I've now added a nice looking board and some real pieces (earlier I just had board with numbers representing pieces). And I've increased the search speed to at least 6000 positions per second. Still haven't put any real effort in speed increasing, so I expect to gain more later. Anyway, the game:




I actually don't understand why it plays some of the moves, but then my third criteria is difficult to calculate as a human (and it probably makes it play some bad moves, but I had to throw in something quickly in order to make it stop playing a3 and then Ra1-Ra2 back and forth...)

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Saturday, May 05, 2007

TV shows, top 8

Update: a more current (but to a large degree similar) TV show top list has been published here. Aside from being more current it also contains a couple of nice pictures and a link to info on every show.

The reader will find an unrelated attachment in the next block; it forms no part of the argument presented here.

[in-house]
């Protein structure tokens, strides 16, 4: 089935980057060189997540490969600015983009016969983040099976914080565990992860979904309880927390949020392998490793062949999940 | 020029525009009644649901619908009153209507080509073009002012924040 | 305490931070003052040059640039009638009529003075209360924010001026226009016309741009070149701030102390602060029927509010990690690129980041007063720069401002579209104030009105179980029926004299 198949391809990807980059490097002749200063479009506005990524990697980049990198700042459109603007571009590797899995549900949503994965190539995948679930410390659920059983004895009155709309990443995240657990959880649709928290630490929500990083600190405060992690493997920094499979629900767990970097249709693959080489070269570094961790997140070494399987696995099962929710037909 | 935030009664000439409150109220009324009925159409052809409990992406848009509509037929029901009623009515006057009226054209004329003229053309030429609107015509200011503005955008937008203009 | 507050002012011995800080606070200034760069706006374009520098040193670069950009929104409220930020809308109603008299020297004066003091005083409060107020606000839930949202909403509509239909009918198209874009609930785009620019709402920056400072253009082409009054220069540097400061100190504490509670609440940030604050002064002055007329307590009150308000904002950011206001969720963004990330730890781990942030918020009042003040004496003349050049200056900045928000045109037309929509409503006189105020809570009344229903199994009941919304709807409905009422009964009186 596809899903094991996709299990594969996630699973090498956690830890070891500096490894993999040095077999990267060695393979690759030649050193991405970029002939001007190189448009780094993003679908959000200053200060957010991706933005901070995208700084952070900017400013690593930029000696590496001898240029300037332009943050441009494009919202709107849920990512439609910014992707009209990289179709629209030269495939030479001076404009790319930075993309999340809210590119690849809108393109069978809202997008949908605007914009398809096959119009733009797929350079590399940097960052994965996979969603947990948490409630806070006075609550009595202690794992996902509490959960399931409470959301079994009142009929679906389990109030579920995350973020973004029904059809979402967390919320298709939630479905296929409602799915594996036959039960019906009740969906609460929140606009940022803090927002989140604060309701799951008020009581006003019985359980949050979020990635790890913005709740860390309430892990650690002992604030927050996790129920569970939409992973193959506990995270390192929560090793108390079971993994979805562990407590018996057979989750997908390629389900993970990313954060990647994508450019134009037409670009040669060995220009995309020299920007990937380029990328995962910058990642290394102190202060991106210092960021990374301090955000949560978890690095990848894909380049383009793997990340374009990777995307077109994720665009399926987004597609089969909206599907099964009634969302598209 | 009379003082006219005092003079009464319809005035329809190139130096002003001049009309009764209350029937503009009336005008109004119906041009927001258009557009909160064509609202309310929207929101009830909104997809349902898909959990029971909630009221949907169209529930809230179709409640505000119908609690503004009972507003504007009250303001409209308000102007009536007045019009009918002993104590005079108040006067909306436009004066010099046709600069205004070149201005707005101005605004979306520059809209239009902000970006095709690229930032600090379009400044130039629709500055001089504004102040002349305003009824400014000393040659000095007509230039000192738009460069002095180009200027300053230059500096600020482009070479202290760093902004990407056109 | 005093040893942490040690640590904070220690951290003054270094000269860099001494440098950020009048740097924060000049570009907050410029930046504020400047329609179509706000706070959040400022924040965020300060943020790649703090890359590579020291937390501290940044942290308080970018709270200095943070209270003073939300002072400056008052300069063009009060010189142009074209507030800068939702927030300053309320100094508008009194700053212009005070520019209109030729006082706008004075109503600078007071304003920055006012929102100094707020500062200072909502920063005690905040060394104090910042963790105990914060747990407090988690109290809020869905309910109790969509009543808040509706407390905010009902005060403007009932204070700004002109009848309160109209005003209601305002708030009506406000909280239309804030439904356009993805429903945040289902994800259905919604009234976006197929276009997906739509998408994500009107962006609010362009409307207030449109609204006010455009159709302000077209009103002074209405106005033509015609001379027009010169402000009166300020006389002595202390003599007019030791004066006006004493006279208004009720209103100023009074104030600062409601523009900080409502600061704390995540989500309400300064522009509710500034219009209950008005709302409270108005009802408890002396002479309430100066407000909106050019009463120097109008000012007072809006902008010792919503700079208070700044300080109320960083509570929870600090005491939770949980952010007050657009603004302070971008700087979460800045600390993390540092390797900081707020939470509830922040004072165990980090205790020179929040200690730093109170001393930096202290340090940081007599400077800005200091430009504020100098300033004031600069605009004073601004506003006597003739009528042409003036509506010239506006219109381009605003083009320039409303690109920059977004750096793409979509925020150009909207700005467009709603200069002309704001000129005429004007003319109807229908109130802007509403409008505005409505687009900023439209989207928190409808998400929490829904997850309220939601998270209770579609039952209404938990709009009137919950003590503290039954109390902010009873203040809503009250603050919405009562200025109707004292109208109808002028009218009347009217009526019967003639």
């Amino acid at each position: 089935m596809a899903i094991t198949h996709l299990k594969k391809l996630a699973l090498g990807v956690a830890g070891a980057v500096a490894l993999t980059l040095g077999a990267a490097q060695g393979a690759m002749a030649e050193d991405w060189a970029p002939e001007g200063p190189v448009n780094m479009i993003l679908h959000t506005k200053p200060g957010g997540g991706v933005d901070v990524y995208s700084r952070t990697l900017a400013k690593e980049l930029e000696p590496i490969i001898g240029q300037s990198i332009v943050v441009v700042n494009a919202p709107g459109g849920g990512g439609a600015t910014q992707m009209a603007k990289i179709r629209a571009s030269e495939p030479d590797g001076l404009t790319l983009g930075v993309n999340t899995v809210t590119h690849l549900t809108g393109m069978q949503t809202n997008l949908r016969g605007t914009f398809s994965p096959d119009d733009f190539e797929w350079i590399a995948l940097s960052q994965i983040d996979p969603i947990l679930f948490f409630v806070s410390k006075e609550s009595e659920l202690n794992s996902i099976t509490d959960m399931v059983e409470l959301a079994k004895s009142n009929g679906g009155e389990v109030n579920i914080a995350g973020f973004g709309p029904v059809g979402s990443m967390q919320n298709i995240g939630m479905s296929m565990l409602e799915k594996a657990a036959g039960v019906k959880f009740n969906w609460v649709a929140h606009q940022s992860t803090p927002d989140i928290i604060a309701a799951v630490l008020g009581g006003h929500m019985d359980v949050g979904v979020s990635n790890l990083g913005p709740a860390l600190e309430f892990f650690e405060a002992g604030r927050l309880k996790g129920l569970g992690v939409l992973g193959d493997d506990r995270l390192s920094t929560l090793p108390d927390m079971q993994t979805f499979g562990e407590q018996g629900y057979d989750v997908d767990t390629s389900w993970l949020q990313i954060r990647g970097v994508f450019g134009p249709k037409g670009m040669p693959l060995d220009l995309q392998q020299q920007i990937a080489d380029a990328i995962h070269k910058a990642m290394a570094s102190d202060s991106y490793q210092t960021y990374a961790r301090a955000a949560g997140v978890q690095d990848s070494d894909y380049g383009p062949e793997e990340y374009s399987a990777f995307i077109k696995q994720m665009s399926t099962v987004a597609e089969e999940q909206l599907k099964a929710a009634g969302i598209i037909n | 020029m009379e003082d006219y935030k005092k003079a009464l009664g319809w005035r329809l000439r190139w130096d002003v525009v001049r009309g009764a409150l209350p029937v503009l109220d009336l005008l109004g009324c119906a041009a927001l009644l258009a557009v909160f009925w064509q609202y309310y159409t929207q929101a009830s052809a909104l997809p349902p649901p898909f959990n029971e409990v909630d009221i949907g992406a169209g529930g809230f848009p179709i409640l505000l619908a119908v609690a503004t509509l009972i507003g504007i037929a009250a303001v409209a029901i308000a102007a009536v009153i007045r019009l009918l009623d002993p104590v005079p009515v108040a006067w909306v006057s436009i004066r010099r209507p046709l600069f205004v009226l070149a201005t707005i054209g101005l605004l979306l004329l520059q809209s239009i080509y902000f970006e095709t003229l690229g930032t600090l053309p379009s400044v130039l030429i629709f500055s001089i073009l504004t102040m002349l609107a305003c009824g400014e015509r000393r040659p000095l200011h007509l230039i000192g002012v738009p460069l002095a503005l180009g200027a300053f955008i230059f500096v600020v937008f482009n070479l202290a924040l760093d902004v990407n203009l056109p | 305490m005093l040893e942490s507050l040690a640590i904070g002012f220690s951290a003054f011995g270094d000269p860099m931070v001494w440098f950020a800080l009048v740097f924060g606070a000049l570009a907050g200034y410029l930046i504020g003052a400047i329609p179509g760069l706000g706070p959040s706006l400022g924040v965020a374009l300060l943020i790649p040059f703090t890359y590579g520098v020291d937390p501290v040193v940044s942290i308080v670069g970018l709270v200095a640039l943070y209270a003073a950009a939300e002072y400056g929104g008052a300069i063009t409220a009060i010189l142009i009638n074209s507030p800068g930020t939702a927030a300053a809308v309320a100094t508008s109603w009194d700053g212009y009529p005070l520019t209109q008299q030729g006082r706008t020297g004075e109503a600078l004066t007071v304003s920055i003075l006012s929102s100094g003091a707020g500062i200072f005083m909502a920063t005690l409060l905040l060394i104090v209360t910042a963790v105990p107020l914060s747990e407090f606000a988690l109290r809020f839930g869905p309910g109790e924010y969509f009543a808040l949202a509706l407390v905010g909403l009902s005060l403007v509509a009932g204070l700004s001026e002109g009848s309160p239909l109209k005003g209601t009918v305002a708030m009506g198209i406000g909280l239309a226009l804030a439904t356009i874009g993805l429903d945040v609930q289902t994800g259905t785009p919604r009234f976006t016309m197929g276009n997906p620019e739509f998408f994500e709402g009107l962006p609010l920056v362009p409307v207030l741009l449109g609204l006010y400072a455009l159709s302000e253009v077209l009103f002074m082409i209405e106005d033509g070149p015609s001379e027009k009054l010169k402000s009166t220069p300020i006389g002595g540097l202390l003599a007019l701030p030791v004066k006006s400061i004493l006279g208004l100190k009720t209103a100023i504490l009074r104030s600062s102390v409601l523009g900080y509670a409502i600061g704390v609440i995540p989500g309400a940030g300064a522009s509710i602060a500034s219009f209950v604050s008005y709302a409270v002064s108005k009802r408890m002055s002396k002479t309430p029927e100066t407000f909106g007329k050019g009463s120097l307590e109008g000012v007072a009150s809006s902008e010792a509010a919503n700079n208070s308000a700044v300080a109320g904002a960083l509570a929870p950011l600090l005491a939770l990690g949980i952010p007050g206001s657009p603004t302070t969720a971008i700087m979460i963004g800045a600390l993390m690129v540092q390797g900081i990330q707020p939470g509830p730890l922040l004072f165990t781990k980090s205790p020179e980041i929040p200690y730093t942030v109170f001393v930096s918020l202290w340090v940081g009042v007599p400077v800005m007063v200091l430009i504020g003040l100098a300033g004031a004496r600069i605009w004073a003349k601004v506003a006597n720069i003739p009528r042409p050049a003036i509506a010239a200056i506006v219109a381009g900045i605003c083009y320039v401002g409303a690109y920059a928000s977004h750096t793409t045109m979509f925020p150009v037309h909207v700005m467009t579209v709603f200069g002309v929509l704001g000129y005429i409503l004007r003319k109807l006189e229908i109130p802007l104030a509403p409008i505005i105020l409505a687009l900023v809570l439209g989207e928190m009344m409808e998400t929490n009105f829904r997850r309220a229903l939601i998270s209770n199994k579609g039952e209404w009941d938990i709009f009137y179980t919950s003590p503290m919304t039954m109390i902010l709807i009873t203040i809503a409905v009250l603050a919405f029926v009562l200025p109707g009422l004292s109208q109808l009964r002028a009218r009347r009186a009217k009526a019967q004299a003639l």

Being a great fan of TV shows I thought I'd try to compile a list of my favorite shows. Kind of a recent interest actually, for years I foolishly lived without a TV. Then I changed. It all began with Buffy the Vampire Slayer...

In order:

1. Buffy the Vampire Slayer
2. Angel
3. Here it is starting to get tricky. I let these shows share the third spot, without order:

House M.D.
Veronica Mars
Firefly

4. Battlestar Galactica

5. No order:

Star Trek: the Next Generation
Lost

There are other good TV shows, but not good enough to mention. Next show to explore is Babylon 5. I recently bought season 1-3 and The Gathering.

Thursday, May 03, 2007

Chess -- positional play and pawn structure

One of the most important factors to consider when deciding upon a positional goal is pawn structure. And I've found the best ever site to explain what that's all about. This one. Apparently based on a book by Euwe and Kramer, currently out of print.